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When Play Becomes Work: Child Labor Laws in the era of “Kidfluencers”

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In the past few years, “kidfluencers,” or children with large social media followings, have been integral to the rise of an “$8-billion social media advertising industry. The most successful kidfluencers make up to “$26 million in a year by posting sponsored content and monetizing ad space on their social media pages. Because kidfluencers have no legal right to these earnings or safe working conditions, the risk of exploitation is extreme and immediate. Still, the issue is nuanced because parents significantly control the production of their children’s online content, and states are limited in how much they may regulate a parent’s decisions in raising their child.

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Outrageous Government (Mis)Conduct: Due Process as a Defense in Paid-Sex Sting Operations

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After paying for sex, the man was not charged with prostitution or solicitation: in fact, he was not charged at all. On the contrary,...

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Supreme Stalemates: Chalices, Jack-O’-Lanterns, and Other State High Court Tiebreakers

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High courts + high stakes = high drama. But not always. As the Supreme Court’s 2015 Term showed, some bombshell cases fizzle rather than...

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Heir Hunting

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For more than 150 years, companies called “heir hunters” have operated in the shadows of the court system. Heir hunters monitor probate filings to identify intestate decedents who have missing or unknown relatives. They then perform genealogical research, locate the decedent’s kin, and offer to inform them about their inheritance rights in exchange for a share of the property. States are sharply divided about whether to enforce contracts between heir hunters and heirs. This discord stems from the fact that we know virtually nothing about heir hunting.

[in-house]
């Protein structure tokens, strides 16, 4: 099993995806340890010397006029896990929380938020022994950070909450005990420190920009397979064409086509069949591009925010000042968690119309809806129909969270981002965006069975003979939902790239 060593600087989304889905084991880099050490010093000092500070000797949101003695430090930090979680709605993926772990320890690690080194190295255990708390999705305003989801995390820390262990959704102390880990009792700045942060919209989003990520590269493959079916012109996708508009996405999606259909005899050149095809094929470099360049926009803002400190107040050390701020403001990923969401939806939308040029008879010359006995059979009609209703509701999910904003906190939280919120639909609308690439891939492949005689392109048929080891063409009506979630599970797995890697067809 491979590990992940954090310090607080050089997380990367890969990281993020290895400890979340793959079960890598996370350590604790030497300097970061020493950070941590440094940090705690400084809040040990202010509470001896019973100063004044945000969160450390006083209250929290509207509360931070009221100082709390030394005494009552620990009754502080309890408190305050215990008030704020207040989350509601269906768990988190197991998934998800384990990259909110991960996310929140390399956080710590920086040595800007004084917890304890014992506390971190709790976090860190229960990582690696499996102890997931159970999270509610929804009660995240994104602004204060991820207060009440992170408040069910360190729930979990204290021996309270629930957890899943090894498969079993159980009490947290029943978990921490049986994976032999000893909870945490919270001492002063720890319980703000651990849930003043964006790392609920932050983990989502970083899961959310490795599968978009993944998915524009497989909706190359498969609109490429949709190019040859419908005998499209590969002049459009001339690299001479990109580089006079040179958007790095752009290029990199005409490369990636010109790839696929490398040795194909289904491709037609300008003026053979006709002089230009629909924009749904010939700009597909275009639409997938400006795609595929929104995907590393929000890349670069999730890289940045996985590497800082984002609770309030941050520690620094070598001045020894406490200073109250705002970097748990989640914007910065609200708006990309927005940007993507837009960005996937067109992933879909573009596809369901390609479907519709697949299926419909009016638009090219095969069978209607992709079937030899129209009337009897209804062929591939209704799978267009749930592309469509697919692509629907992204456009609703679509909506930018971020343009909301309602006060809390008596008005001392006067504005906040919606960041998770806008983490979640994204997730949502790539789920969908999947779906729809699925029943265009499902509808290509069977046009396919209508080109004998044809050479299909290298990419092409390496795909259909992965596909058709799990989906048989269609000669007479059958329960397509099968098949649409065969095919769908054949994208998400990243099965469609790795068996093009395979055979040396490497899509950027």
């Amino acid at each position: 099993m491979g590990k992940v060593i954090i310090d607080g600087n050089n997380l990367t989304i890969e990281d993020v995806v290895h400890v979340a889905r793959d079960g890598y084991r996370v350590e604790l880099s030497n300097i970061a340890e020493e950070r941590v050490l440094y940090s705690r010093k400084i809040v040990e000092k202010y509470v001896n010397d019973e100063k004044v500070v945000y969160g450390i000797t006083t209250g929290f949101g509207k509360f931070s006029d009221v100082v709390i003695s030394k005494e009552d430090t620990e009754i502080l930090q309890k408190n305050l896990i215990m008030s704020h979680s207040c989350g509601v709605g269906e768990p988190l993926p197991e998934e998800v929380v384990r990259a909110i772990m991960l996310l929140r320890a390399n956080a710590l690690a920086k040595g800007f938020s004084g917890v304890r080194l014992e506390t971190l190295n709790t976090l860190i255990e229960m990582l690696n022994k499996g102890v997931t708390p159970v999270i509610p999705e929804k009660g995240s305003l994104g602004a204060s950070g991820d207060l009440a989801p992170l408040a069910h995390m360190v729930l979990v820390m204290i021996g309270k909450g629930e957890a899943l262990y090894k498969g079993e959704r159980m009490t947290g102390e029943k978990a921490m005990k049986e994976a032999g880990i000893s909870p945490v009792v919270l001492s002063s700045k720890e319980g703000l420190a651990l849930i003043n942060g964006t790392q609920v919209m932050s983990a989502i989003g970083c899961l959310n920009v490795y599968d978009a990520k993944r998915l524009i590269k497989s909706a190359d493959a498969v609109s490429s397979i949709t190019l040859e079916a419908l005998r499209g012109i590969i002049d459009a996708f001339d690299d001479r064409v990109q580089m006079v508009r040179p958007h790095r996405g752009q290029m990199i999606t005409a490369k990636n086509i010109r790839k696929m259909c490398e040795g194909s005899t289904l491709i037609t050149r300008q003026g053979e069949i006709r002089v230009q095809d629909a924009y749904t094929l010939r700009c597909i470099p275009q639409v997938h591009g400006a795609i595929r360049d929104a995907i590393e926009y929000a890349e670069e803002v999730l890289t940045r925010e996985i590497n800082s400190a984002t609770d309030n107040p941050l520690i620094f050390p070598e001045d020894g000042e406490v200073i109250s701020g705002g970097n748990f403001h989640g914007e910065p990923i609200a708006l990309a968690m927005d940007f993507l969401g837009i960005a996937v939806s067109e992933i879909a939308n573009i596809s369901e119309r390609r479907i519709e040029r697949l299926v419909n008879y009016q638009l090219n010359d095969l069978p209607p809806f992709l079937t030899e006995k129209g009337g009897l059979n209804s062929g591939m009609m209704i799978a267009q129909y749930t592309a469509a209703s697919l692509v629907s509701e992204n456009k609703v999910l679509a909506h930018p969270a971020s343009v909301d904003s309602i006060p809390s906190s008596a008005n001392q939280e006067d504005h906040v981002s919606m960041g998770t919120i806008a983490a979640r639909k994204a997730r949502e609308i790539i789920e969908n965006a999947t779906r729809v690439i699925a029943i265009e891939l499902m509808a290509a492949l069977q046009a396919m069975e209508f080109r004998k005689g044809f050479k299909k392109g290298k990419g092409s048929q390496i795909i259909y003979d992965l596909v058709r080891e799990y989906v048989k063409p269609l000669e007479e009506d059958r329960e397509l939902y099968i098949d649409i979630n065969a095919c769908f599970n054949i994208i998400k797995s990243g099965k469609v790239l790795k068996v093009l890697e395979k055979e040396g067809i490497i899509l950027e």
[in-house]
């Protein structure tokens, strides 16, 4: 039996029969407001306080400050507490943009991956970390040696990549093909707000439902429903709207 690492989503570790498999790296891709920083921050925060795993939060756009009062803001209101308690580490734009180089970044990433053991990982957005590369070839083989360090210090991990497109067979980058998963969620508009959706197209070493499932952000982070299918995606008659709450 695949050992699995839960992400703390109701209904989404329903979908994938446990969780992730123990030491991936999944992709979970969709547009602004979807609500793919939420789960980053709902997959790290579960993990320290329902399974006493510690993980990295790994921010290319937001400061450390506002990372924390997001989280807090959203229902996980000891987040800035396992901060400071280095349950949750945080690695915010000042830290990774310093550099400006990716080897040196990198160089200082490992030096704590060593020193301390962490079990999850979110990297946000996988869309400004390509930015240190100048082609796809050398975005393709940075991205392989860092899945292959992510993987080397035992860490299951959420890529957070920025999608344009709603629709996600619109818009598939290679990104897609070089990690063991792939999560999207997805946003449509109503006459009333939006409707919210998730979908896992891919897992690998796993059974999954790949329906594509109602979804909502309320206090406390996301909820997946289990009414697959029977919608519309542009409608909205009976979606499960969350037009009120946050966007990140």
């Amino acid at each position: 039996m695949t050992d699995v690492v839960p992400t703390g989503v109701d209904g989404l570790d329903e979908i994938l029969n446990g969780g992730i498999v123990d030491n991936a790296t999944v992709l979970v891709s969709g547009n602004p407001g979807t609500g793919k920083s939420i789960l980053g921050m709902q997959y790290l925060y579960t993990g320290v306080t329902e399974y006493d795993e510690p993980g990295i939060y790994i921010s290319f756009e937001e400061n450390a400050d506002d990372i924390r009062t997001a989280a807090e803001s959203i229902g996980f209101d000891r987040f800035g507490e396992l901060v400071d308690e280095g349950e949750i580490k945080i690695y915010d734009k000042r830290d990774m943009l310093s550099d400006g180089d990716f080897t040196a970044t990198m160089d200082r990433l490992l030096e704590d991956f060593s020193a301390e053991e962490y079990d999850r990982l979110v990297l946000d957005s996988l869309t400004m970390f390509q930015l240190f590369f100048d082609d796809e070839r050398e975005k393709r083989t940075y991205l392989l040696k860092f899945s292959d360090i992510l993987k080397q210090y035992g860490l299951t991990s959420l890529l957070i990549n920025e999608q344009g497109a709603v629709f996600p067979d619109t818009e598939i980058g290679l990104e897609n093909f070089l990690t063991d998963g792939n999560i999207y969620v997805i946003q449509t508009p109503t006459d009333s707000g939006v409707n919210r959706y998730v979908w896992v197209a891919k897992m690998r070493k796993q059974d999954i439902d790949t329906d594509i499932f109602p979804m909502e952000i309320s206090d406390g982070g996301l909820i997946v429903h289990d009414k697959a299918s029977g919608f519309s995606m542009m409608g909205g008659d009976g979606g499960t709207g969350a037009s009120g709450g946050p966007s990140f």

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The Trump Administration: Immigration, Racism, and COVID-19

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Two of the most important issues defining the Trump Administration were the President’s response to the COVID-19 pandemic and the...

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High Tech Monopolies: Cutting the Gordian Knot With No-fault

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Nascent Competitors and Antitrust Enforcement Regulation and Digital Platforms (“Digital Platforms”) are excellent articles. Both raise...

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Rescuing Antitrust’s Role in Patent Holdup

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Standards, common platforms allowing products to work together, are ubiquitous in our economy. They allow consumers to know that their...

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Are There Really “Plenty of Shapiros Out There”? 
A Comment on the Courage of Norma L. Shapiro – Part One

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Abstract: Norma Levy Shapiro, a trailblazing jurist on the United States District Court for the Eastern District of Pennsylvania for nearly...

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The Post-Chicago Antitrust Revolution: A Retrospective

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A symposium examining the contributions of the post-Chicago School provides an appropriate opportunity to offer some thoughts on both the past and the future of antitrust. This afterword reviews the excellent papers presented with an eye toward appreciating the contributions and limitations of both the Chicago School, in terms of promoting the consumer welfare standard and embracing price theory as the preferred mode of economic analysis, and the post-Chicago School, with its emphasis on game theory and firm-level strategic conduct. It then explores two emerging trends, specifically neo-Brandeisian advocacy for abandoning consumer welfare as the sole goal of antitrust and the increasing emphasis on empirical analyses.

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